An infant’s sleep cycle lasts approximately 30 to 45 minutes, and at the end of it they’re in REM sleep, which is a lighter stage of sleep. While it’s normal for babies to wake up in between sleep cycles, there are some factors that may prevent them from being able to fall back asleep on their own. They might need help replacing a pacifier that’s fallen out, for example, or they simply might need help self-soothing.

What to do: If you notice baby waking promptly at the end of a sleep cycle, help them go back to sleep by replacing any lost pacifiers, rubbing their head, stroking their back, shushing them or rocking them. If your child can self-soothe, they may not need you, but most babies will need some help getting back to sleep—and that’s okay! While you can help baby practice independent sleep skills at this stage, if they’re struggling, it isn’t something you want to force.

4. Baby’s sleep environment isn’t promoting sleep

If your child is napping in the car or stroller instead of in a consistent sleep environment—aka their crib or bassinet—they aren’t going to get the best quality of sleep. To get baby to nap longer, you’ll need to adjust where they’re sleeping.

What to do: Follow the 80/20 rule. Some car and on-the-go naps are inevitable, but aim for the majority of naps (at least 80 percent) to be in their own sleep space, whether it’s their crib or bassinet. Use white noise and blackout shades to ensure that baby isn’t waking up due to external factors such as noise or daylight sneaking in.

5. Your child is stuck in an overtired cycle

There are several reasons baby might be stuck in an overtired and overstimulated cycle, leading to poor naps and nighttime sleep.

What to do: To break baby of this cycle, you need to make sure your child’s awake windows aren’t too long and that they’re getting adequate night sleep. In some cases you may need to perform an “assisted nap,” which is essentially holding or wearing baby (depending on their age) in order to elongate their nap and break the overtired cycle.

But wait, didn’t I just tell you to set a consistent sleep environment in a crib? Yes, and this is only meant as a temporary solution until you break the overtired cycle. It doesn’t work for all babies, but it can work wonders if done correctly. In order to do an assisted nap safely, hold or wear your little one while you’re sitting in a rocking chair (or standing, if wearing) and place baby in a position that’s safe and ensures that their airways are open. It’s important to note that this should never be done while you’re on the verge of falling asleep yourself.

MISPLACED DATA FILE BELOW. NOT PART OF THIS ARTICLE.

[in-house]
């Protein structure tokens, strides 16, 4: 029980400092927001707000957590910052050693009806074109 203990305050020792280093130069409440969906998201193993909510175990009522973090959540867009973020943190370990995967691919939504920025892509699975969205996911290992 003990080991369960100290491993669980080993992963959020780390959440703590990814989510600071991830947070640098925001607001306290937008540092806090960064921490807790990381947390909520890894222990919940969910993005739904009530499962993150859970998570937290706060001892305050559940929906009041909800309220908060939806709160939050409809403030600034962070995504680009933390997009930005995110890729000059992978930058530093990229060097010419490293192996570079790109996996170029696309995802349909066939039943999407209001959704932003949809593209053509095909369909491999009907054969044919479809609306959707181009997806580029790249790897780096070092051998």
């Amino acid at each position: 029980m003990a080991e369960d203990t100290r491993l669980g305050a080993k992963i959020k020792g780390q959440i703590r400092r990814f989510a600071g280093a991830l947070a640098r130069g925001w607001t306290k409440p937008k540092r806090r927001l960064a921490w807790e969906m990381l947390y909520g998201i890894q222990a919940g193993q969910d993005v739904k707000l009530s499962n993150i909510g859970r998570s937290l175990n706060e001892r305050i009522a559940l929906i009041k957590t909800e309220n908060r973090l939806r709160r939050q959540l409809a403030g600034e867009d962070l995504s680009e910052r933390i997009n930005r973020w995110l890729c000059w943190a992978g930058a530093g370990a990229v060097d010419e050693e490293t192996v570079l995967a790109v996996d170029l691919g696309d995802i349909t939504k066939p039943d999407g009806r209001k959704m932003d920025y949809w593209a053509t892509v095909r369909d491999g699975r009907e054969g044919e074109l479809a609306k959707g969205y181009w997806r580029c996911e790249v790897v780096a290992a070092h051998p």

6. Baby is waking early from a nap due to hunger

If your child’s feeding schedule doesn’t align with their nap schedule, or baby isn’t getting full feedings throughout the day, they may wake from a nap looking for a feed.

What to do: The goal for the first year of life is to aim for full feeds: about 4 to 5.5 ounces every two and a half to three hours. Try your best to time feedings during awake periods so baby is nice and full before each nap and isn’t missing a feeding. If you’re nursing or feeding on demand, you may want to think about implementing more structure in your child’s feeding routine to ensure they’re getting full feeds instead of snacking.

Short naps can be frustrating for both you and baby, and it can take a bit of troubleshooting to determine the culprit and figure out how to get baby to nap longer. Once you address each of the areas above, you’re sure to see longer naps in a matter of weeks, leading to better sleep for baby and more time for you!

Rachel Mitchell is a maternity and pediatric sleep specialist, founder of My Sweet Sleeper and mom of six. She has been working with families all over the world for nearly 10 years, helping them implement practical tips and approaches with their children to help them get better sleep. My Sweet Sleeper offers online classes, one-on-one sessions, e-guides and helpful content through social channels and blogs. If you need 1:1 assistance, please contact Mitchell here.

Please note: The Bump and the materials and information it contains are not intended to, and do not constitute, medical or other health advice or diagnosis and should not be used as such. You should always consult with a qualified physician or health professional about your specific circumstances.